Let’s stand up to the climate challenge

Let’s stand up to the climate challenge

Global Living infographic courtesy

As the United Nations Climate Change Conference, also known as Conference of the Parties, unfolded in Egypt Sunday, UN Secretary-General António Guterres issued a statement, in which he said “We must close the emissions gap before climate catastrophe closes in on us all.”

The 73-year-old Guterres from Portugal said the 13-day summit focuses on Sustainable Development Goal 13 (climate action), as world leaders gather in Egypt for the UN Climate Change Conference.

The COP27 summit, which ends on November 18 in Sharm El-Sheikh, seeks solidarity and action on an array of issues critical to tackling the climate emergency – from urgently reducing greenhouse gas emissions to building resilience, and delivering the necessary financing for developing countries.

Guterres said “Every government, every business, every investor, every institution must step up with concrete climate actions for net zero,” adding “On every climate front, the only solution is decisive action in solidarity.”

Climate experts say the temperature has risen 1.1ºC above the pre-industrial level, with glaciers melting and the sea level rising. It affects us all.

A report from the Intergovernmental Panel on Climate Change IPCC estimates that 3.3 billion to 3.6 billion people live in contexts highly vulnerable to climate change.

These hotspots are concentrated in small island developing States, the Arctic, Southern Asia, Central and South America, and much of sub-Saharan Africa.

Experts are saying that by 2030, an estimated 700 million people will be at risk of displacement by drought alone.

Achieving Goal 13 is therefore imperative to save lives and livelihoods, and is key to making the 2030 Agenda for Sustainable Development – the blueprint for a better future – a reality.

The World Meteorological Organization (WMO) Greenhouse Gas Bulletin indicates that atmospheric levels of the three main greenhouse gases – carbon dioxide, methane, and nitrous oxide – all reached record highs in 2021.

Atmospheric carbon dioxide reached 149 percent of the pre-industrial level in 2021, primarily because of emissions from the combustion of fossil fuels and cement production.

The annual increases in atmospheric methane concentration in 2020 and 2021 are the largest since the systematic record began in 1983, according to experts.

The emissions Gap Report from the United Nations Environment Program (UNEP) finds that policies currently in place point to a 2.8°C temperature rise by the end of the century.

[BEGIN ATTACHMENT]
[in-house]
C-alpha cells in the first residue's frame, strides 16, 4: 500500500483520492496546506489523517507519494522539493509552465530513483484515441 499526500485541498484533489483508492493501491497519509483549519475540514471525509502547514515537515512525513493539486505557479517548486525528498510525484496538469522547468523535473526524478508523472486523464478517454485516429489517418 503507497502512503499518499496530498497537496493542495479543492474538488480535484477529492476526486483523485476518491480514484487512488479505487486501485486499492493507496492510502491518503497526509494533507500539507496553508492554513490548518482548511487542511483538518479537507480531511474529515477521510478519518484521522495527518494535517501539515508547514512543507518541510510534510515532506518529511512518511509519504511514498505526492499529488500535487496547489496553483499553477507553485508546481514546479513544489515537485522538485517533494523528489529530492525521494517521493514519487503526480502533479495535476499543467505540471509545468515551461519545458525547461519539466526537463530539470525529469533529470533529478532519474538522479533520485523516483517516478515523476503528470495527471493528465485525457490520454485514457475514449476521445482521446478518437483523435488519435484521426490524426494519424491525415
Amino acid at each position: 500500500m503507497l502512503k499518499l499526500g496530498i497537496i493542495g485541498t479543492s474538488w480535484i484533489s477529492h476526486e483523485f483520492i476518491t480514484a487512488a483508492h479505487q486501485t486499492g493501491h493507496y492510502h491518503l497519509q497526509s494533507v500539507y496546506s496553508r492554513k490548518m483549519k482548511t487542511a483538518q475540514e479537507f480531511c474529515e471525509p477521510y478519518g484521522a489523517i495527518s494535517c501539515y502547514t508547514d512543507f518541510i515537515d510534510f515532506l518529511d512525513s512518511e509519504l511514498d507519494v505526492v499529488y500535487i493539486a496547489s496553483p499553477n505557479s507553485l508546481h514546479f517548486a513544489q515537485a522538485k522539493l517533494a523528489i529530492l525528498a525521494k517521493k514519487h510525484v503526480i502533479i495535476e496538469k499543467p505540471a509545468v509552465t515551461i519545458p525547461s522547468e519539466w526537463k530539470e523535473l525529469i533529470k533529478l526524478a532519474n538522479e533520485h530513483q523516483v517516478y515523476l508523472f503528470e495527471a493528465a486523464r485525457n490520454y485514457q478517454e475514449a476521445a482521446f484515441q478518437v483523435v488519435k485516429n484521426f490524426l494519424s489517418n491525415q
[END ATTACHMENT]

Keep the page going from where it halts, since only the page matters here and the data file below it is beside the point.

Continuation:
Implementation of the current pledges will only reduce this to a 2.4-2.6°C temperature rise by the end of the century.

“Commitments to net zero are worth zero without the plans, policies, and actions to back it up,” stressed the UN Secretary-General. “We must close the emissions gap before climate catastrophe closes in on us all.”

COP27 marks 30 years since the United Nations Framework Convention on Climate Change (UNFCCC) was adopted and seven years since the Paris Agreement was agreed upon at COP21.

An annual event, COP brings together the governments which have signed the UNFCCC, the Kyoto Protocol, or the Paris Agreement.

World leaders, ministers, and negotiators are now in Egypt to agree on how to jointly address climate change and its impacts.

Civil society, businesses, international organizations, and the media ‘observe’ proceedings to bring transparency, as well as broader perspectives, to the process.

With the strapline, ‘Together for implementation,’ COP27 will be an African COP, and the first of two COPS in the Middle East and North Africa (MENA) region.

COP26 in 2021 was jointly hosted in Glasgow, Scotland by the UK and Italy, who continue to hold the COP presidency until COP27 begins. COP28 will be held in the United Arab Emirates (UAE) in 2023.

What are the key issues under discussion?

Ruth Townend, Research Fellow-Climate Risk and Diplomacy, Environment and Society Program at Chatham House. Chatham HouseUniversity of Cambridge. Stretford, England, says since 2015, under the legally-binding Paris Agreement treaty, almost all countries in the world have committed to:

Keep the rise in global average temperature to ‘well below’ 2°C, and ideally 1.5°C, above pre-industrial levels.

Strengthen the ability to adapt to climate change and build resilience.

Align finance flows with ‘a pathway towards low greenhouse gas emissions and climate-resilient development’.

The Paris Agreement has a ‘bottom-up’ approach where individual countries decide what action they will take.

For mitigation (limiting the extent to which the climate changes) countries communicate their emissions reduction targets, and how these will be achieved, in ‘nationally determined contributions,’ or ‘NDCs.’ Current NDCs cover action to 2030, and ambition should be raised every five years under the Paris ‘ratchet mechanism.’

For adaptation (adjusting to current and future climate change impacts) the equivalent of the mitigation ‘NDC’ is the National Adaptation Plan (NAP), detailing approaches to reduce vulnerability, build capacity to adapt and resilience, and integrate climate adaptation into policies and planning at a national level.

Under the Paris Agreement, NAPs are to be submitted and updated ‘periodically.’ There is no formal five-year ratchet’ mechanism for adaptation.

We hope to be able to discuss the issues in the subsequent episodes. (ai/mtvn)

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